In search of a navvy camp in Rosedale

Headed high today. To Blakey Ridge. Through the freezing fog to blue skies and a boreal wonderland.

We were in search of the remains of a temporary encampment for the navvies that built the mineral railway around Rosedale. The location was at Black Intake just west of Green Head Brow.

The first loaded train along the 14-mile mineral railway from Battersby to the ironstone mines on the west side of Rosedale ran in 1861. Three years later work began on a 5-mile extension from Blakey crossing around the head of the dale to the mines on the east side. It was completed in 1865 taking just eighteen months.

The work was completed by an army of itinerant navvies or labourers who lived close to the job in temporary camps. One of these was located on a south-west-facing slope between Castle Crag and Green Head Brow. It was first identified and surveyed by members of the Scarborough and District Archaeology Society in 1974 (1979 Research Report No. 9). In 2019 the site was resurveyed.

Navvy camp at Rosedale west of Green Head Brow
Navvy camp at Rosedale west of Green Head Brow. The turf embankment to the back wall is obvious.
In the distance are Castle Crag and Cat Nab Scar, the results of a land slump.

The site consists of the turf-built foundations of seven buildings, six measuring 28 by 5 m and the seventh 12 by 5 m. It is thought the larger huts would have been occupied by a gangmaster and his family in one-half with the gang in the other. The gangmaster’s wife would cook and clean for the men.

However, as the camp was only occupied between censuses, records of the navvies are scant.

Some Lidar information is publically available but only at one-metre resolution. The end and central walls of each building can clearly be seen as three ‘knolls’ in a line. On the ground, it is the back walls that are more pronounced.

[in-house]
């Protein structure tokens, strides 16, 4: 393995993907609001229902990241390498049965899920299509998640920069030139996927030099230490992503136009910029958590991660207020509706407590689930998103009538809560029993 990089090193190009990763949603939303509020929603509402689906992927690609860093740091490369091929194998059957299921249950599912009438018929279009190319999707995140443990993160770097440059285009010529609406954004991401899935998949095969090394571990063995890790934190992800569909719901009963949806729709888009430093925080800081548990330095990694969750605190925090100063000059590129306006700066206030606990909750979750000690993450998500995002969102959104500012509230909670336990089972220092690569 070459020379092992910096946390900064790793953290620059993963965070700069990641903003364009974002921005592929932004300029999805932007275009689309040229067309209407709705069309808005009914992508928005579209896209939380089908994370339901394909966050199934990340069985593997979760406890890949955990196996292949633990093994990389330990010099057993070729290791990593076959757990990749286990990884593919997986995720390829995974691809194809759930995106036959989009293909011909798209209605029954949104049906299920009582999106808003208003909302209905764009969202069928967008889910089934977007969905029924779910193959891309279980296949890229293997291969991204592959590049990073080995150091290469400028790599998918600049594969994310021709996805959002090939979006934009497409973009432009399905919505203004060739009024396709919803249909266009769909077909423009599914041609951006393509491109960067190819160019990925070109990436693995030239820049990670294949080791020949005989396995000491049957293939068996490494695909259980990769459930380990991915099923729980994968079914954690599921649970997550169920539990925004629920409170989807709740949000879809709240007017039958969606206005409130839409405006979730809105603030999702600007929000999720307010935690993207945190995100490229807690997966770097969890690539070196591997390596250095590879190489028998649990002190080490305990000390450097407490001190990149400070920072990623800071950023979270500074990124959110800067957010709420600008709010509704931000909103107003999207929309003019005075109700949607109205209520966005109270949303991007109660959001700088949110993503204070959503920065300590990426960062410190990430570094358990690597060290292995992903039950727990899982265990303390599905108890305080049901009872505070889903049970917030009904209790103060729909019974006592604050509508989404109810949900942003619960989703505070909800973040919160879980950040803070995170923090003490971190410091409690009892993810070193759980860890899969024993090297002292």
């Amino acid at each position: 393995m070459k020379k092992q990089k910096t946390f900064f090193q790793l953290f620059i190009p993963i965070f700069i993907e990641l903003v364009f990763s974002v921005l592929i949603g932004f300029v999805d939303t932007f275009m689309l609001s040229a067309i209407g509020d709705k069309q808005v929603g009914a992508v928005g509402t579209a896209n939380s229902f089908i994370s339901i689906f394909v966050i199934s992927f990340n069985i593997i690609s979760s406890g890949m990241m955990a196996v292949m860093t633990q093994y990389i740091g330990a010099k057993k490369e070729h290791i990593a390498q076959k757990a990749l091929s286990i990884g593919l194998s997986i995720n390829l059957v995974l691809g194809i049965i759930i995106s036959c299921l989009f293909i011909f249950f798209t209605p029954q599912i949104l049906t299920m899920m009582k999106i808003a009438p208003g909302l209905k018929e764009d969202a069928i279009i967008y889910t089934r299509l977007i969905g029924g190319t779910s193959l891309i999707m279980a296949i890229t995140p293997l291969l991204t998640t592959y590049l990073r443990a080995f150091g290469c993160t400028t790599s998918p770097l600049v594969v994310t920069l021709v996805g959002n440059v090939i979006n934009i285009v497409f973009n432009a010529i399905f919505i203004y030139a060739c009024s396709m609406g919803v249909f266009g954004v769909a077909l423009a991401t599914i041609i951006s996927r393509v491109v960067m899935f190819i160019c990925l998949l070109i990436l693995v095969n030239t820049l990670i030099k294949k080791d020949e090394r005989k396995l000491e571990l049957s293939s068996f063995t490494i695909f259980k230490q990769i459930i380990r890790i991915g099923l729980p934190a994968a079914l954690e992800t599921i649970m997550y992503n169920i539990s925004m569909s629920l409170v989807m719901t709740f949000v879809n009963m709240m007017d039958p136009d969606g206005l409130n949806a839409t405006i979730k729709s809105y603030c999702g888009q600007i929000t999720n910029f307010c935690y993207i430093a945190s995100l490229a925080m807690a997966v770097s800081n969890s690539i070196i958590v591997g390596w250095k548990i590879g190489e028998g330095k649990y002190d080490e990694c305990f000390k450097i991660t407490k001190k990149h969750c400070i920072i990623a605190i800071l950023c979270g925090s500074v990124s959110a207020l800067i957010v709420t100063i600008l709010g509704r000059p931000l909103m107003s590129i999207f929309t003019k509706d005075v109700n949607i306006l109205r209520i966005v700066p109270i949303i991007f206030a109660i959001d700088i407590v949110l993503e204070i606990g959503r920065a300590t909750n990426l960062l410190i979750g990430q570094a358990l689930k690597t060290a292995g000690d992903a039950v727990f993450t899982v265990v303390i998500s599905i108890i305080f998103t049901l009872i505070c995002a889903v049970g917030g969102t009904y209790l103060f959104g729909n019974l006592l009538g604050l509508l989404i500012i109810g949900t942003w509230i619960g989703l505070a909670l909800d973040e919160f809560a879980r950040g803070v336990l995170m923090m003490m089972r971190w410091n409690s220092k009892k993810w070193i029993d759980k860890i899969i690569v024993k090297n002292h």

Culvert outflow
Ashlar stone lining a culvert through the railway embankment

One of the tasks the navvies probably would not have performed would be the construction of the many culverts through the railway embankments for the moorland streams. These are well constructed of dressed sandstone blocks but were they cut on-site by skilled stonemasons or brought in from further down the dale?

The navvies’ main work would be digging the cuttings and transporting the spoil to fill the embankments. All by hand. What a hard life.

2 Replies to “In search of a navvy camp in Rosedale”

    1. Thanks for that website. The footprints of the 7 buildings are a bit more noticeable. Definitely bookmaking that one.

      By the way, do you know anything about the graffiti in a ‘cave’/overhang in the crags almost directly above your hamlet? ‘FOXHUNTERS’ is the only word I can recognise. Rest are initials.

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